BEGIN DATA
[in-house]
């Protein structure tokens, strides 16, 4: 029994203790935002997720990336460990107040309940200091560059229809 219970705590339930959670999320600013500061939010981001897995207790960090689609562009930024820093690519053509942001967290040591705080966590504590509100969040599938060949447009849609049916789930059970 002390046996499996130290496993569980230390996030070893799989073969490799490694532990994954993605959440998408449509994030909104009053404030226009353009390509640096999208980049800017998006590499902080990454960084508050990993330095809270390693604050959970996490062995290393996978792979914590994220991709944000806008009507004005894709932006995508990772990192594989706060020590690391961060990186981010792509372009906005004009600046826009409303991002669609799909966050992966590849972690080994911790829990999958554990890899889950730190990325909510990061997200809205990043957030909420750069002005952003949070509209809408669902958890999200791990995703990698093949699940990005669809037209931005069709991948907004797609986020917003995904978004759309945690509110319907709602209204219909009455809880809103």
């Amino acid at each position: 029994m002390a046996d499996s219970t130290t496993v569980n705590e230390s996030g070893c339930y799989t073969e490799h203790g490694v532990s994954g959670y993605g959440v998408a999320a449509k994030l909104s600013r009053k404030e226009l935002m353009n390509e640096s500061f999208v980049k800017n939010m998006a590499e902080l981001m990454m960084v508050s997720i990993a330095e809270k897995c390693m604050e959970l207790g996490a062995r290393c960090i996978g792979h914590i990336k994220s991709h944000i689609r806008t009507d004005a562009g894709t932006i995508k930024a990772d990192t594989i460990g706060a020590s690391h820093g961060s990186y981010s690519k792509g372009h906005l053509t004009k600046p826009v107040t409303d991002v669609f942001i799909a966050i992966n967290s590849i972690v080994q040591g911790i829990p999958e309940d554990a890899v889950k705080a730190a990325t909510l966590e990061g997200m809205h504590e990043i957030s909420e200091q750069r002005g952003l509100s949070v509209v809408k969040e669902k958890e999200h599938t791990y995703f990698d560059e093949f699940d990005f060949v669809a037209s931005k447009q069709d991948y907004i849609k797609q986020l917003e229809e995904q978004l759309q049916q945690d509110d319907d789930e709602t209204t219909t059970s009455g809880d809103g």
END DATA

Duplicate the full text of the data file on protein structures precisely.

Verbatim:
[in-house]
């Protein structure tokens, strides 16, 4: 029994203790935002997720990336460990107040309940200091560059229809 219970705590339930959670999320600013500061939010981001897995207790960090689609562009930024820093690519053509942001967290040591705080966590504590509100969040599938060949447009849609049916789930059970 002390046996499996130290496993569980230390996030070893799989073969490799490694532990994954993605959440998408449509994030909104009053404030226009353009390509640096999208980049800017998006590499902080990454960084508050990993330095809270390693604050959970996490062995290393996978792979914590994220991709944000806008009507004005894709932006995508990772990192594989706060020590690391961060990186981010792509372009906005004009600046826009409303991002669609799909966050992966590849972690080994911790829990999958554990890899889950730190990325909510990061997200809205990043957030909420750069002005952003949070509209809408669902958890999200791990995703990698093949699940990005669809037209931005069709991948907004797609986020917003995904978004759309945690509110319907709602209204219909009455809880809103």
């Amino acid at each position: 029994m002390a046996d499996s219970t130290t496993v569980n705590e230390s996030g070893c339930y799989t073969e490799h203790g490694v532990s994954g959670y993605g959440v998408a999320a449509k994030l909104s600013r009053k404030e226009l935002m353009n390509e640096s500061f999208v980049k800017n939010m998006a590499e902080l981001m990454m960084v508050s997720i990993a330095e809270k897995c390693m604050e959970l207790g996490a062995r290393c960090i996978g792979h914590i990336k994220s991709h944000i689609r806008t009507d004005a562009g894709t932006i995508k930024a990772d990192t594989i460990g706060a020590s690391h820093g961060s990186y981010s690519k792509g372009h906005l053509t004009k600046p826009v107040t409303d991002v669609f942001i799909a966050i992966n967290s590849i972690v080994q040591g911790i829990p999958e309940d554990a890899v889950k705080a730190a990325t909510l966590e990061g997200m809205h504590e990043i957030s909420e200091q750069r002005g952003l509100s949070v509209v809408k969040e669902k958890e999200h599938t791990y995703f990698d560059e093949f699940d990005f060949v669809a037209s931005k447009q069709d991948y907004i849609k797609q986020l917003e229809e995904q978004l759309q049916q945690d509110d319907d789930e709602t209204t219909t059970s009455g809880d809103g």